This hamlet lies at the north end of Loch Lomond, about 8 miles north of Tarbet, although it always seems much further, because of the medieval state of the A82 on that stretch. Ardlui means in Gaelic “the height of the calves”. This could have something to do with the practice of moving cattle to graze on higher ground in the summer months, when the farmers moved into hillside sheilings. There are a number of ruined sheilings around Ardlui and nearby in Glen Falloch. There is an entry for Ardlui in the Lochside Villages pages.
Ardmore Point, the Clyde
Although not in the Vale or on the Loch, no list of Vale place names would be complete without reference to Ardmore Point. Put simply, for much of the twentieth century it was the beach resort of choice for most of Renton and many in the Vale. In the summer, when the sun shone, and frequently when it didn't, people would head over Carman Hill or Stoneymollan for swimming, sunbathing and picnicking at Costa del Ardmore.
In the school holidays, families would set up camp and stay for the duration. If not whole streets, then certainly whole buildings would go in groups and form a sort of communal living for the summer. Each adult had clearly defined duties, such as boiling the potatoes, keeping the fire going, or washing the dishes. Swimming was of course, de rigeur, regardless of temperature and many a youngster learned to swim there.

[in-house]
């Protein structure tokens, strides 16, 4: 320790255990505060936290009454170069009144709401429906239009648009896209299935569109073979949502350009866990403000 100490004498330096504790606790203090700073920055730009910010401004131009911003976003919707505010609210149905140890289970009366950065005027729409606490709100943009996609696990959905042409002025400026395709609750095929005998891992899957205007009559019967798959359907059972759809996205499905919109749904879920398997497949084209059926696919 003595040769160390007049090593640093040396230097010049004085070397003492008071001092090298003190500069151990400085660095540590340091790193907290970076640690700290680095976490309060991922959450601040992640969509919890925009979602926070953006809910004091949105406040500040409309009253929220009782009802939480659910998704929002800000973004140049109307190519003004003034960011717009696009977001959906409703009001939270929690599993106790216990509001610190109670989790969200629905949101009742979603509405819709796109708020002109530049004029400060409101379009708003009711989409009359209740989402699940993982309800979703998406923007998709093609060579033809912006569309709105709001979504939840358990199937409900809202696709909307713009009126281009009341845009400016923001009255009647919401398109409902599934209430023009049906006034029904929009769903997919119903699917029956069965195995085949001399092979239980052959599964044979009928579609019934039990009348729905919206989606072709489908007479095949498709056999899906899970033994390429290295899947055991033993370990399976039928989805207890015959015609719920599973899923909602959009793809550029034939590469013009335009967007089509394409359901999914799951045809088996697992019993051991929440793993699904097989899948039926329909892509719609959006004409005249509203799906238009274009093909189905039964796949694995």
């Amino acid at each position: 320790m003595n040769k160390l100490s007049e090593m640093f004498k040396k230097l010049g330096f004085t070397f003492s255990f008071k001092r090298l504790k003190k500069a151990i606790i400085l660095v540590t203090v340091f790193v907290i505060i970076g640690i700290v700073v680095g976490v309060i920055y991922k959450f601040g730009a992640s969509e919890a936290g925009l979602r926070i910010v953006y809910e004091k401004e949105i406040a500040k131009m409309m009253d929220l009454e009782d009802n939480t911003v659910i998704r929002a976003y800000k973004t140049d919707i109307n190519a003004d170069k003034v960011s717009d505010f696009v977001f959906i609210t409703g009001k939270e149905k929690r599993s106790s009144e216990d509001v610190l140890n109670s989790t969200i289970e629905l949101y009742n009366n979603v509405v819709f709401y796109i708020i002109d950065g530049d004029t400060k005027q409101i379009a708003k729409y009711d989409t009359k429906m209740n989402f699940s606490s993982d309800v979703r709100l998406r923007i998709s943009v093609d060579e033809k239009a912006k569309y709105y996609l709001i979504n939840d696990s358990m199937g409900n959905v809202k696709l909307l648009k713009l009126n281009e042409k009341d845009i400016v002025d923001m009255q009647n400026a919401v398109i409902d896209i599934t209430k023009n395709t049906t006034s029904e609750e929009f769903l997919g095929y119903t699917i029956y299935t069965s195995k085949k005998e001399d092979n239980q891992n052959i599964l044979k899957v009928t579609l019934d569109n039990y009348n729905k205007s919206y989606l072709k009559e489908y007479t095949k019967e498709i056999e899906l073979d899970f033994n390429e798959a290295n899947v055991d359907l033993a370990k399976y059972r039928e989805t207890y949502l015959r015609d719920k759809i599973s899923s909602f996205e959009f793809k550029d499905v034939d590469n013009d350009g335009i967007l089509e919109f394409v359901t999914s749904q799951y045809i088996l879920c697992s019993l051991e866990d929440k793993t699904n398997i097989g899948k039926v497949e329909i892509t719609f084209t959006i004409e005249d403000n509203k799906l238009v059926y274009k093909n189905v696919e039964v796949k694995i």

Chasing flounders which were warming themselves on the, hopefully, warm sand, was a sport which was unique to Ardmore. In those days the fishing was good, and fish featured high on the menu. In between holidays, many went for Saturday, Sunday or both. During the Depression of the 1930's, many spent most of the summer there, returning only to collect dole money.
It was a ray of sunshine in dark times, the best part of many people's lives at that time. Increasing affluence saw the crowds diminish, but Ardmore retains its place in the folk culture of the Vale, and in the Vale's collective affection. It remains a popular walk, although most now take their cars and park to do a shore walk, often with their dogs. Its name in Gaelic is “the big headland”, and it has a lot to be big headed about, as far as Vale folk are concerned.